Former St. Louis police officer talks about benefits of citizen oversight

Thursday, March 20, 2008 | 10:46 p.m. CDT; updated 9:30 p.m. CDT, Friday, July 18, 2008

COLUMBIA — Former St. Louis police Officer Redditt Hudson likens wearing a police badge to the movie “The Mask.”

The symbol of authority amplifies officers’ personalities exponentially, whether they are looking to enforce the law fairly or abuse their power, he said.

Hudson gave a passionate speech about the need for civilian review at a meeting of the Mid-Missouri Chapter of the American Civil Liberties Union on Thursday at the Blue Note. Hudson later addressed the Citizen Oversight Committee at its second public hearing at Oakland Junior High.

At the ACLU meeting, Hudson drew from his experience as an officer to support his opinion that law enforcement agencies should implement an independent civilian review board to review police procedure and policy. Hudson said he believes that officers should be held accountable for their actions within the community they are sworn to protect.

“I don’t care if you have a badge and a gun or a gang-rag and a gun,” Hudson said. “When you come to our community you should be held accountable.”

Hudson, who is now the Racial Justice Director of the ACLU’s office in St. Louis, left the police force after he said he became disillusioned with the criminal justice system and internal structures within the department that allowed police to sometimes abuse their authority.

“The uniform does not place you above the law you are enforcing,” he said.

At the Citizen Oversight Committee public hearing at Oakland Junior High, Hudson said that creating structured independent civilian review would help restore trust between the community and the police.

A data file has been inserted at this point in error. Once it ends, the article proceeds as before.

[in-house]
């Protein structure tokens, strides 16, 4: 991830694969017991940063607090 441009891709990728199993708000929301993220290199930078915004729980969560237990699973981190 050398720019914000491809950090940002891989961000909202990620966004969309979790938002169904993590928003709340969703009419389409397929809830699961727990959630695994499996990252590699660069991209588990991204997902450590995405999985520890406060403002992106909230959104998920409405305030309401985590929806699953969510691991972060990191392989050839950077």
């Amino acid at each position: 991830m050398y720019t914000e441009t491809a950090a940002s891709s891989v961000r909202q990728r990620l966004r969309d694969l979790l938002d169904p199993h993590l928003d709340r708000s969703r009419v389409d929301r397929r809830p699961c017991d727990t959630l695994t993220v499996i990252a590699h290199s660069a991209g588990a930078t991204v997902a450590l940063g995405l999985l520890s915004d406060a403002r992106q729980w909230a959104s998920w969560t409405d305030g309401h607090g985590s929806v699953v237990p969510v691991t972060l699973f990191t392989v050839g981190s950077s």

“He is a compelling speaker,” said Jeff Williams, the Citizen Oversight Committee co-chair. “When someone with his experience provides this kind of testimony it’s compelling. It’s important input.”

At the public hearing, citizens were given the opportunity to voice their opinions and experiences with the Columbia Police Department. Everyone who spoke supported the creation of a citizen review board and most had concerns over the police department’s lack of transparency and responsiveness to the community.

Steve Tubbesing, owner of the Columbia construction company D.A.S. Services, moved to Columbia from St. Louis on June 1, 1994. Tubbesing, who says he comes from a family of law enforcement, has had several experiences with the Columbia Police Department, some positive and some negative. One of the major concerns he voiced dealt with the ineffectiveness of filing complaints with the police department.

“Filing a complaint with the police department won’t get you anywhere,” Tubbesing said.

Hudson also addressed questions raised by committee members about whether there would still be a need for civilian review since the Columbia Police Department has overhauled their internal affairs processes and implemented a Professional Standards Unit to handle community complaints. Hudson appreciated the fact that the police department was addressing problems internally but said that citizen oversight was far more effective in addressing citizens’ complaints.

“The internal complaint process is ineffective in reprimanding police,” Hudson said. “The internal affairs process is ineffectual and ineffective.”

The Citizen Oversight Committee will submit its findings and recommendations to City Council in August.

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